Expanding Global Rehabilitation Services through International Academic-Community Partnerships
More than one billion people worldwide live with a disability, yet rehabilitation professionals are scarce in low- and middle-income countries. Attempts to expand access to rehabilitation services have encountered barriers on multiple levels: limited resources on the systemic level, hierarchies on the professional level, and cultural stigma on the community level. We sought to determine if an academic-community partnership could overcome multiple levels of barriers to expand services for people with disabilities.
Alheresh, R. and Cahn, P.S., 2020. Expanding Global Rehabilitation Services through International Academic-Community Partnerships. Annals of Global Health, 86(1), p.71. http://doi.org/10.5334/aogh.2876
Sustainable support solutions for community-based rehabilitation workers in refugee camps: piloting telehealth acceptability and implementation
The lack of training and education of Community-Based Rehabilitation (CBR) workers poses one of the most significant barriers to receiving effective occupational, physical and speech therapy for individuals with disabilities in Low-to-Middle Income Countries (LMIC), especially in countries with significant refugee populations. The aim of this study was to successfully implement a telehealth support system for CBR workers, evaluate the feasibility and acceptability of this intervention’s implementation among CBR workers in the CBR setting, and further identify strategies to address the deficit of skilled rehabilitation workers in LMIC through technological intervention.
Bria Mitchell-Gillespie, B., Hashim, H., Griffin, M., and AlHeresh, R., 2020. Sustainable support solutions for community-based rehabilitation workers in refugee camps: piloting telehealth acceptability and implementation. Globalization and Health, 16:82 https://doi.org/10.3390/disabilities1040031
Predicting Depression among Jordanian Adults with Disabilities According to the International Classification of Functioning, Disability and Health: A Pilot Study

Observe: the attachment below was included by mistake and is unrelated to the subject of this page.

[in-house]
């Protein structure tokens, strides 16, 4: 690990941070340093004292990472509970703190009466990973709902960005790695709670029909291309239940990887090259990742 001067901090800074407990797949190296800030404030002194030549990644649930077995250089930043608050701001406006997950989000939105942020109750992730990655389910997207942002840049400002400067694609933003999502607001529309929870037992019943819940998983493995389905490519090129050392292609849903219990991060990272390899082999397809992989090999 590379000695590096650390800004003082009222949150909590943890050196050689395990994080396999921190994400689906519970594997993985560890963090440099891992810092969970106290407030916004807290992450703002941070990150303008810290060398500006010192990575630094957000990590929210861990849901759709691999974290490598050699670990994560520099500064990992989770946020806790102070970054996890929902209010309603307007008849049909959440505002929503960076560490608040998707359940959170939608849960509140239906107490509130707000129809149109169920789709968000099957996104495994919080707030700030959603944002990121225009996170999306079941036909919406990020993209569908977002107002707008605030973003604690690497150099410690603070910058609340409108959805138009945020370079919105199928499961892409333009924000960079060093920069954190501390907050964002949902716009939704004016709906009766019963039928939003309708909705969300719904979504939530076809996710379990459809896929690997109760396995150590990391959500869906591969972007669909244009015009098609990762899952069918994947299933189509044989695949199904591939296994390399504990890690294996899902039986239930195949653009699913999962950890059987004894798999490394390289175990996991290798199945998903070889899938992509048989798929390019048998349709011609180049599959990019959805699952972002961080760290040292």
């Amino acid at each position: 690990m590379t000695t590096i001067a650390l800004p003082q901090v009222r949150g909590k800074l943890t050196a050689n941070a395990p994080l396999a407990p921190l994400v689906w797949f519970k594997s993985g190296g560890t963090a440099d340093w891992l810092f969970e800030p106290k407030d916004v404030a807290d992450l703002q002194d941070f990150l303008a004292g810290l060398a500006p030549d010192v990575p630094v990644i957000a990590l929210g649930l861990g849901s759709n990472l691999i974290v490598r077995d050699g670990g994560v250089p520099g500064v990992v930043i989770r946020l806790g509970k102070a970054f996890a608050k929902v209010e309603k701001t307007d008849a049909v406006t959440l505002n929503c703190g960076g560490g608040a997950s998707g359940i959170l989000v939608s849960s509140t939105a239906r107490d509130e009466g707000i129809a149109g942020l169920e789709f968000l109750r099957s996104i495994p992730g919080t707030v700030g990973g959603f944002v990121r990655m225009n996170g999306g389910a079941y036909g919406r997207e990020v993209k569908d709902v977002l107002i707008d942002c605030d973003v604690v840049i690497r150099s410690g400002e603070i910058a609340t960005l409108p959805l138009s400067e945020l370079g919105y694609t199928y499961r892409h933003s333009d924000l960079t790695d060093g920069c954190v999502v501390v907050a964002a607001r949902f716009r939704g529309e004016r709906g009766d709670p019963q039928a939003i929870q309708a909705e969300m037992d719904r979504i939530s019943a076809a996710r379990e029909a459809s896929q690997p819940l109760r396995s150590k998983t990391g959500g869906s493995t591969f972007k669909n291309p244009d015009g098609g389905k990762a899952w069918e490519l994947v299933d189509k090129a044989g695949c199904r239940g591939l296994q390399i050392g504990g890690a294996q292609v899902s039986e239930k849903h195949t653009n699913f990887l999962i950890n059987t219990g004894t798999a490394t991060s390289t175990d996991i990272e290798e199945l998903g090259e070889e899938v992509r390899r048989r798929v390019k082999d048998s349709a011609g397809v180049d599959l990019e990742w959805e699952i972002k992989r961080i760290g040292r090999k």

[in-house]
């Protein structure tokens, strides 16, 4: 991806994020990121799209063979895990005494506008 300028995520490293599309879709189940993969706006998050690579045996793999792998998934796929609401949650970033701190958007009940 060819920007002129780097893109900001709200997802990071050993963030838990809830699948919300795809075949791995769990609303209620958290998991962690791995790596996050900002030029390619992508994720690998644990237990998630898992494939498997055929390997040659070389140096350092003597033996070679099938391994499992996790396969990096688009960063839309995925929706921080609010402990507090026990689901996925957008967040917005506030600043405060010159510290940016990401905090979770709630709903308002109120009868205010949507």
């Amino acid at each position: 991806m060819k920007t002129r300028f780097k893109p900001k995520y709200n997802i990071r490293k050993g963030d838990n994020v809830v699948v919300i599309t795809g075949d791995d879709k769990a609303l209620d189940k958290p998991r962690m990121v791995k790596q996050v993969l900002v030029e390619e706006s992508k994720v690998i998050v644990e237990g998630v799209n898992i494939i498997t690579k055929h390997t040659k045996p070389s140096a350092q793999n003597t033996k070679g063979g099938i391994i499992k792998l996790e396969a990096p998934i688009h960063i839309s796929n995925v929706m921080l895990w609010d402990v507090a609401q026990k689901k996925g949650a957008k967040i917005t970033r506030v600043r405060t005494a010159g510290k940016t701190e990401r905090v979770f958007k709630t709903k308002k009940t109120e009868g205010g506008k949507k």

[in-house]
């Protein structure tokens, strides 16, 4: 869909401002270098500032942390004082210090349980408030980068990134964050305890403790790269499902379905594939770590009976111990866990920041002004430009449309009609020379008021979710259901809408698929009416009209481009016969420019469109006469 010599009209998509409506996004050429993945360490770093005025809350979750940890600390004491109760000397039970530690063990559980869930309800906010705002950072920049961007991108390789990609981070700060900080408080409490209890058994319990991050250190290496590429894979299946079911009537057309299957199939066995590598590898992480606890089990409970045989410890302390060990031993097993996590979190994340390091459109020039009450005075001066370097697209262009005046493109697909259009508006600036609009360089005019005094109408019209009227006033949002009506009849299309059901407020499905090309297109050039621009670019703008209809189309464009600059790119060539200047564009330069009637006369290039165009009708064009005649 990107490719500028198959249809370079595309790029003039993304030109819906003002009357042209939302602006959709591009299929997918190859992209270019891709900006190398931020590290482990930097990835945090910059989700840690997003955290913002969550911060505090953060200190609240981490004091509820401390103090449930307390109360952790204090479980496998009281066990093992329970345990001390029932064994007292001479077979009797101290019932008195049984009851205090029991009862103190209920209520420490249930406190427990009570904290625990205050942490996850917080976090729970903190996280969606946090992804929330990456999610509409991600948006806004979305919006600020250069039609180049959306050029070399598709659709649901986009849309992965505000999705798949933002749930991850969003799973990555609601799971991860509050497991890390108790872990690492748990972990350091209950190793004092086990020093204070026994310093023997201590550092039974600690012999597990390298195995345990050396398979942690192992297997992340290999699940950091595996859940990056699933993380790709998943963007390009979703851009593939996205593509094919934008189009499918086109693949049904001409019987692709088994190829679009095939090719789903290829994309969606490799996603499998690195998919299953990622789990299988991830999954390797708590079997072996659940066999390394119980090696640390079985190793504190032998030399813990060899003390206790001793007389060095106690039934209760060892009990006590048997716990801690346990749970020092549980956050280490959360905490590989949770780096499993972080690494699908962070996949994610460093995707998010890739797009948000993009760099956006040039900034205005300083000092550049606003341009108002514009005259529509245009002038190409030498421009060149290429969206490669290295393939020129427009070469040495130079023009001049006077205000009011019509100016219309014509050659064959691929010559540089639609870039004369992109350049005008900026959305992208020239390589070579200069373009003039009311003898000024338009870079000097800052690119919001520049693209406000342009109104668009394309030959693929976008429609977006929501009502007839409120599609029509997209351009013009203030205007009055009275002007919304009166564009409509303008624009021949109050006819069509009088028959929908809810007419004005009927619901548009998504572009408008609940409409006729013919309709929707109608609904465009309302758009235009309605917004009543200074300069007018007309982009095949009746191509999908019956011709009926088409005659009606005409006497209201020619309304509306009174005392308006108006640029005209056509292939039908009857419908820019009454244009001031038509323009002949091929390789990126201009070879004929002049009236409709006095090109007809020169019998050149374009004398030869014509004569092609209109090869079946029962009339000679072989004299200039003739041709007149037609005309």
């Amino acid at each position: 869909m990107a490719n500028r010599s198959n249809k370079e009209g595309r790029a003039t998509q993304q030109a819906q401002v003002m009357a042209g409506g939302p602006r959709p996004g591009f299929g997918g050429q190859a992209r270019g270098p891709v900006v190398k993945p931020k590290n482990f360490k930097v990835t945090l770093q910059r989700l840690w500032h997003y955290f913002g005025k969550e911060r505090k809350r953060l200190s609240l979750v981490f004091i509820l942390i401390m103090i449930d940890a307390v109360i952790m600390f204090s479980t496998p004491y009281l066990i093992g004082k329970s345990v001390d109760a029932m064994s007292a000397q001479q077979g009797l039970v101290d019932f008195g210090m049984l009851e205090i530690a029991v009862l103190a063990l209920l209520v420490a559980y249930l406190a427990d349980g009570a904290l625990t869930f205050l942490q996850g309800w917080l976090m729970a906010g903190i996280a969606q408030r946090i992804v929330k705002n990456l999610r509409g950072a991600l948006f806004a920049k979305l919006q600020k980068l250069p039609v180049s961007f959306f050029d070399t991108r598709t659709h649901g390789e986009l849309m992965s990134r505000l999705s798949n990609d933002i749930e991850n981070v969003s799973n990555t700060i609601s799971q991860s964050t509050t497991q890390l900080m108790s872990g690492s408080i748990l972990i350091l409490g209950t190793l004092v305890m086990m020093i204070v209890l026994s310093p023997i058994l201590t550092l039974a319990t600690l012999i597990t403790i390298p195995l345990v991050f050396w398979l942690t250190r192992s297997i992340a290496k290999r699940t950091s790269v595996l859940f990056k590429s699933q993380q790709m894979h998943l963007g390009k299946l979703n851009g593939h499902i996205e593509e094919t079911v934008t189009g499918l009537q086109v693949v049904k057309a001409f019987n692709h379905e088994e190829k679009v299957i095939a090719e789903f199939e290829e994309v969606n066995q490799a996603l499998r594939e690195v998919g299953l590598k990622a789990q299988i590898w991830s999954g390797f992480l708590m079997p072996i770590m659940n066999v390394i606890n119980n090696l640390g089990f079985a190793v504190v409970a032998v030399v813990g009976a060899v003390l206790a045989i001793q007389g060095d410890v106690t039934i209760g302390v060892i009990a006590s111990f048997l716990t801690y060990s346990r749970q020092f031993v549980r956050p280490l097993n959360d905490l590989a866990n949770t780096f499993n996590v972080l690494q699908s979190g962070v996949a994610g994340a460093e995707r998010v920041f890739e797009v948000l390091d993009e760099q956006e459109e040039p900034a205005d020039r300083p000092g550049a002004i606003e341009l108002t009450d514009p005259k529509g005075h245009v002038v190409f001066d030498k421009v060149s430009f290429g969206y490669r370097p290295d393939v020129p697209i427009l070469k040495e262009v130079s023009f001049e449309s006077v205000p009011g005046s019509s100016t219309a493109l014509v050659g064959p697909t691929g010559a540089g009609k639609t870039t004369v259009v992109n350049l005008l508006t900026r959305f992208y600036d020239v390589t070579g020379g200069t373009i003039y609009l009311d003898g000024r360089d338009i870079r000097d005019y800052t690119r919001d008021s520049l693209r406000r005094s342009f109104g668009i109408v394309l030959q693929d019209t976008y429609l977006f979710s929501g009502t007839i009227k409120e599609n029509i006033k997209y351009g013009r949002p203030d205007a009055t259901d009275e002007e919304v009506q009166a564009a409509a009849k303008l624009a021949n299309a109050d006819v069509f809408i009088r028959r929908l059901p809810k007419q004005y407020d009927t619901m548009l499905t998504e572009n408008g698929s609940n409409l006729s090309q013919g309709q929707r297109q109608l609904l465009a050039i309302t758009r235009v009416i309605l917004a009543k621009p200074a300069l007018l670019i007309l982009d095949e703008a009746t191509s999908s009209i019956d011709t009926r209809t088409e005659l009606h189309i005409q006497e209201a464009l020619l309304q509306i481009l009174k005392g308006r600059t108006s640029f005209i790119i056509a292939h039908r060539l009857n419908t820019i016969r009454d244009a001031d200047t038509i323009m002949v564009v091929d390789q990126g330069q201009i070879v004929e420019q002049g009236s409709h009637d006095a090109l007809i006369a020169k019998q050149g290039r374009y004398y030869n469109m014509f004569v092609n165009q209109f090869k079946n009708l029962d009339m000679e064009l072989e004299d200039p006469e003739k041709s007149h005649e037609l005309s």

Individuals with disabilities face marginalization in society and are more likely to experience depression compared to the general population. Despite this, the health system in Jordan is not adequately equipped to screen for or manage depression as a comorbid condition. This study fills in gaps concerning the prevalence of depression and its correlates among Jordanian adults with a physical disability. Professionals in Jordan, including rehab specialists, have a role in both screening for and preventing depression, and this study acts as a point of reference for these professionals.
Griffin M, Mitchell-Gillespie B, Hashim H, AlHeresh R. Predicting Depression among Jordanian Adults with Disabilities According to the International Classification of Functioning, Disability and Health: A Pilot Study. Disabilities. 2021; 1(4):450-458. https://doi.org/10.3390/disabilities1040031
Epidemiology of Cardiovascular Disease and its Risk Factors among Refugees and Asylum Seekers: Systematic Review and Meta-Analysis
A social determinant of health, migration, if forced, impacts health negatively in refugees and asylum seekers for several disease outcomes. This is the first systematic review and meta-analysis assessing cardiovascular disease incidence and risk factors among refugees and asylum seekers.
Al-Rousan, T., AlHeresh, R., Saadi, A., El-Sabrout, H., Young, M., Benmarhnia, T., Han, B. H., & Alshawabkeh, L. (2022). Epidemiology of cardiovascular disease and its risk factors among refugees and asylum seekers: Systematic review and meta-analysis. International Journal of Cardiology Cardiovascular Risk and Prevention, 12, 200126. https://doi.org/10.1016/j.ijcrp.2022.200126